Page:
Kotkamills’ evaporation solution is being built with the plant in full production operation
What is reportedly one of the world’s most energy-efficient black liquor evaporation plants employing MVR technology is currently being built in forest industry company Kotkamills’ pulp mill. The project is one of Adven’s largest evaporation plant projects to date and the company’s first evaporator solution for a pulp mill.
Adven is overseeing the construction of the new evaporation plant as part of a two-phase project. After the project is completed, in early autumn 2020, Adven will be responsible for developing the evaporation plant’s operations and for its maintenance.
The challenge during the construction phase is the plant’s historical spaces, which is where the evaporator is being built. The oldest buildings in the mill area date as far back as 1937.
“There is no unoccupied space for the new evaporator, so machinery that has been decommissioned has been removed to make way for the new equipment,” explains Adven’s Ilkka Tapanainen, Project Manager for the Kotkamills project.
Kotkamills’ production is in full swing while the construction work is being carried out, which presents its own challenges. Another facet of the project is taking into account the odour problems arising from methanol recovery and the processing of gases.
“The special challenge of the project has been taking these issues into consideration in planning, and linking everything to the pulp mill’s existing systems,” says the process expert on the project, Concept Developer Antti Tuominen of Adven.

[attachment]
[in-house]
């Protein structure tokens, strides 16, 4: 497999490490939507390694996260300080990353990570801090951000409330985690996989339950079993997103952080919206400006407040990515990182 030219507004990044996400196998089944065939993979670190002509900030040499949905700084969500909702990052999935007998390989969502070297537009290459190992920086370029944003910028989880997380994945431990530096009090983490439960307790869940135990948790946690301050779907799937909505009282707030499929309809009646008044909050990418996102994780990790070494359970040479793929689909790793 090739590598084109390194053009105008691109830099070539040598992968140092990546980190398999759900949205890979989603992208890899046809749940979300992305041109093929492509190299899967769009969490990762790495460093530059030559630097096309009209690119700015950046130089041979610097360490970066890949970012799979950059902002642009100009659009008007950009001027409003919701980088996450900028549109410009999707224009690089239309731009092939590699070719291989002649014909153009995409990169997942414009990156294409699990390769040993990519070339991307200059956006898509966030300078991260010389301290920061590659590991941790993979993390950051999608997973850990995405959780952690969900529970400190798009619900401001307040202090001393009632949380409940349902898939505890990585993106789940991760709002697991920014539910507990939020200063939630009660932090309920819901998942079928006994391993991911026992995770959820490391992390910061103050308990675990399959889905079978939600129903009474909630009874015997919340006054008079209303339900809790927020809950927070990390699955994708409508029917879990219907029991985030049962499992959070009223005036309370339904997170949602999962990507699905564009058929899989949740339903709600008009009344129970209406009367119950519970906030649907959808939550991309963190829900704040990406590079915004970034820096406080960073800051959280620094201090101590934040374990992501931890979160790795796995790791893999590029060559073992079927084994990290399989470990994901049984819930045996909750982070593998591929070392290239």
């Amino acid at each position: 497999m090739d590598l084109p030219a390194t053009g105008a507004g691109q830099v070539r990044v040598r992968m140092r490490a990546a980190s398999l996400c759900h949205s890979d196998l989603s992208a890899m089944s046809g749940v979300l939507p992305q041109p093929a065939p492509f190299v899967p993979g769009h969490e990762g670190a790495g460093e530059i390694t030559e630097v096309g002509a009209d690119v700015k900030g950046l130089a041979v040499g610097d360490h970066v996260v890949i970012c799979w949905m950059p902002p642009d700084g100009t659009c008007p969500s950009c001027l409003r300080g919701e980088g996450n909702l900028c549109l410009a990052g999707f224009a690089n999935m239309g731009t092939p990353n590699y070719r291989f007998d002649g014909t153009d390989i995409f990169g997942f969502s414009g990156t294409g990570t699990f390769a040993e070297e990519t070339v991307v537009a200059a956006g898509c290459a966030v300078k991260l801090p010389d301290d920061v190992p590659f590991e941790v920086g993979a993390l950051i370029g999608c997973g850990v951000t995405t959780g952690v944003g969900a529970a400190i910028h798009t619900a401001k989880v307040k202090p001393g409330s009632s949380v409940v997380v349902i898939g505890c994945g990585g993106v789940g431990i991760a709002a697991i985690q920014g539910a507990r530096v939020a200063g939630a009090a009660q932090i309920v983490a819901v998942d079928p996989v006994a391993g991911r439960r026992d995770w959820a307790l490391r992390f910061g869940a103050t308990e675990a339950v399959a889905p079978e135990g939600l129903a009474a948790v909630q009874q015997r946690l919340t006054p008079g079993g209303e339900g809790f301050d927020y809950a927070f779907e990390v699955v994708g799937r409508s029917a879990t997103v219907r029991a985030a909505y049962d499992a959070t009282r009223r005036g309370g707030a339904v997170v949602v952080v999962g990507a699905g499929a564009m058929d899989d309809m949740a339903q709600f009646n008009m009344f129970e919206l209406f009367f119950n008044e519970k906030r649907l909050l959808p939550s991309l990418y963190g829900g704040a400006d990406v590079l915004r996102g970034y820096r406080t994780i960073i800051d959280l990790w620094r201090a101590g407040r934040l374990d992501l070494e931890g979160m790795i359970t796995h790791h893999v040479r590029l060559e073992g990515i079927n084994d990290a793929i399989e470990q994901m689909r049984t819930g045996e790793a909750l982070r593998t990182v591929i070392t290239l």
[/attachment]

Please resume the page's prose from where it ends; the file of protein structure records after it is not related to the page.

MVR evaporation method’s breakthrough in the pulp industry
The evaporation solution for Kotkamills is presumably the first of its kind in the world, as the MVR evaporation method that is based on a closed steam cycle is being utilised more innovatively and efficiently.
“Adven is bringing new technology to Kotkamills, technology that has not really been used on the pulp and paper side until now. The rate of evaporation is being taken one step further than normal in the new evaporation plant, thanks to MVR technology, and the end stage of the evaporation process employs traditional technology,” says Tuominen.
The construction work on phase one of the two-phase project is proceeding full steam ahead. During phase one, the first MVR evaporator will be installed in the evaporation plant, and it will be commissioned in August, during the plant’s production downtime.
Current evaporation plant’s steam consumption will drop by more than 50%
Once the first evaporation plant is up and running, the second phase of the evaporators will begin. When the project is completed, in early autumn 2020, a substantial improvement in steam economy will be achieved thanks to the MVR evaporators: the new evaporation plant will cut the pulp plant’s steam consumption in half from the current volume, and carbon dioxide emissions will decrease significantly.
“The project began last summer and has proceeded nicely on schedule and in close and good cooperation with Kotkamills,” Tapanainen sums up.